Saturday, March 3, 2012

May God Have Mercy On Us

My sister-in-law passed along this piece recently published online in the Journal of Medical Ethics.  That's right, the Journal of Medical Ethics.  Consider just the title and abstract.  Read on if you have the stomach for it:

After-birth abortion: why should the baby live? 
Abortion is largely accepted even for reasons that do not have anything to do with the fetus' health. By showing that (1) both fetuses and newborns do not have the same moral status as actual persons, (2) the fact that both are potential persons is morally irrelevant and (3) adoption is not always in the best interest of actual people, the authors argue that what we call ‘after-birth abortion’ (killing a newborn) should be permissible in all the cases where abortion is, including cases where the newborn is not disabled.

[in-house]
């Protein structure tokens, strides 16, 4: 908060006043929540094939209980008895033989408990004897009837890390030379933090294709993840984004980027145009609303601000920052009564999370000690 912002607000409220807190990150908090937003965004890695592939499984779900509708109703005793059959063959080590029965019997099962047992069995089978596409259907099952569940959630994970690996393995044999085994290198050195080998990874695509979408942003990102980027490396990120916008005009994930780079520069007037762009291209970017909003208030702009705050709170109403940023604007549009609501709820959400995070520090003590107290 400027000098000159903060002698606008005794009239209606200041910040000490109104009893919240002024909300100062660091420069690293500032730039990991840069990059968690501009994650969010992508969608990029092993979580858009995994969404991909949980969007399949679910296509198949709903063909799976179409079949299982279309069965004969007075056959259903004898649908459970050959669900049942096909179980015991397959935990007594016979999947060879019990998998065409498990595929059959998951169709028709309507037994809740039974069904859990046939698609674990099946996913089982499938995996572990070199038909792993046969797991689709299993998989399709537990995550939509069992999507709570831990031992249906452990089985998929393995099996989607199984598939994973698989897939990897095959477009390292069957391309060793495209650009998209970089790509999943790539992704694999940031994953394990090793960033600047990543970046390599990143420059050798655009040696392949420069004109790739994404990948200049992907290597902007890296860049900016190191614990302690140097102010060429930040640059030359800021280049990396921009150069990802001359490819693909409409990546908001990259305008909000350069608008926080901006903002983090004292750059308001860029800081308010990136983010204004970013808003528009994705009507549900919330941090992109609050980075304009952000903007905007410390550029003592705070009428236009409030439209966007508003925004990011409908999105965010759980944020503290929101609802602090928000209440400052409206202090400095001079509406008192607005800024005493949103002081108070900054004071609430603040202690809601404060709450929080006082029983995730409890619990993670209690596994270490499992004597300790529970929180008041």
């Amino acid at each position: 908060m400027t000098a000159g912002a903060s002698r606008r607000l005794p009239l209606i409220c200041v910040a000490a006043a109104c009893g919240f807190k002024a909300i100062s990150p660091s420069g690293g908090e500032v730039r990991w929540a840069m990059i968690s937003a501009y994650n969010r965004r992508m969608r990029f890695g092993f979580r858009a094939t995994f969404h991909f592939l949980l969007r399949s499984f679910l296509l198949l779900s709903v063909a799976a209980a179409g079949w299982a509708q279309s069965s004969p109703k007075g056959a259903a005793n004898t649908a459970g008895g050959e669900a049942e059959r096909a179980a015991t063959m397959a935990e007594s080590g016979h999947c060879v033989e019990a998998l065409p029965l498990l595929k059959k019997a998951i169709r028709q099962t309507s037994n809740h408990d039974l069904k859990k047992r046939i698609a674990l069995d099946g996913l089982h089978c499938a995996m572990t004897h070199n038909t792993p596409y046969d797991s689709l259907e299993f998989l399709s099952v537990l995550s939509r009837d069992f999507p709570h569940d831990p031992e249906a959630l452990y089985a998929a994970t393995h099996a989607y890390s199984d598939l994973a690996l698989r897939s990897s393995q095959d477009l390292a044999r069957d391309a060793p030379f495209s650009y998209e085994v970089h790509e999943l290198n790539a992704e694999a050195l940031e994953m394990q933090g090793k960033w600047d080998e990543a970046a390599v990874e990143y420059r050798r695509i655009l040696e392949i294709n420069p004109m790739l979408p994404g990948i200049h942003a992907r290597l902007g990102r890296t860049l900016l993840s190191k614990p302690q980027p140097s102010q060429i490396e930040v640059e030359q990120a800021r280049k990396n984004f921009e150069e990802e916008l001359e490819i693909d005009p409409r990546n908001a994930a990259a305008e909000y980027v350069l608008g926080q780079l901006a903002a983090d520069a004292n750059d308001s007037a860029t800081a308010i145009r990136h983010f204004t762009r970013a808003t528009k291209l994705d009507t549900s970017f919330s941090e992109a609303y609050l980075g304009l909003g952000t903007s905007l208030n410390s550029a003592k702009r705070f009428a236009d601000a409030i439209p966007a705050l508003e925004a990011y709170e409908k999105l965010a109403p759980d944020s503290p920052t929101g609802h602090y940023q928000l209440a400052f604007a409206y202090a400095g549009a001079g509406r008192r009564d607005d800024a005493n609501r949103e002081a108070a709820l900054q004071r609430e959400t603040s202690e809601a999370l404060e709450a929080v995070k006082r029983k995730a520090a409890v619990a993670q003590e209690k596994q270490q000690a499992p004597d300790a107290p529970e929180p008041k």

The rest of the paper is equally clinical and matter-of-fact, maybe even more so.

I don't know about you, but the phrase "the banality of evil" come to mind.

1 comment:

  1. That polymath Peter Drucker once observed that putting an adjective in front of "ethics" was a way to justify a person not doing his ethical duty--e.g., legal ethics. This is what medical ethics has become.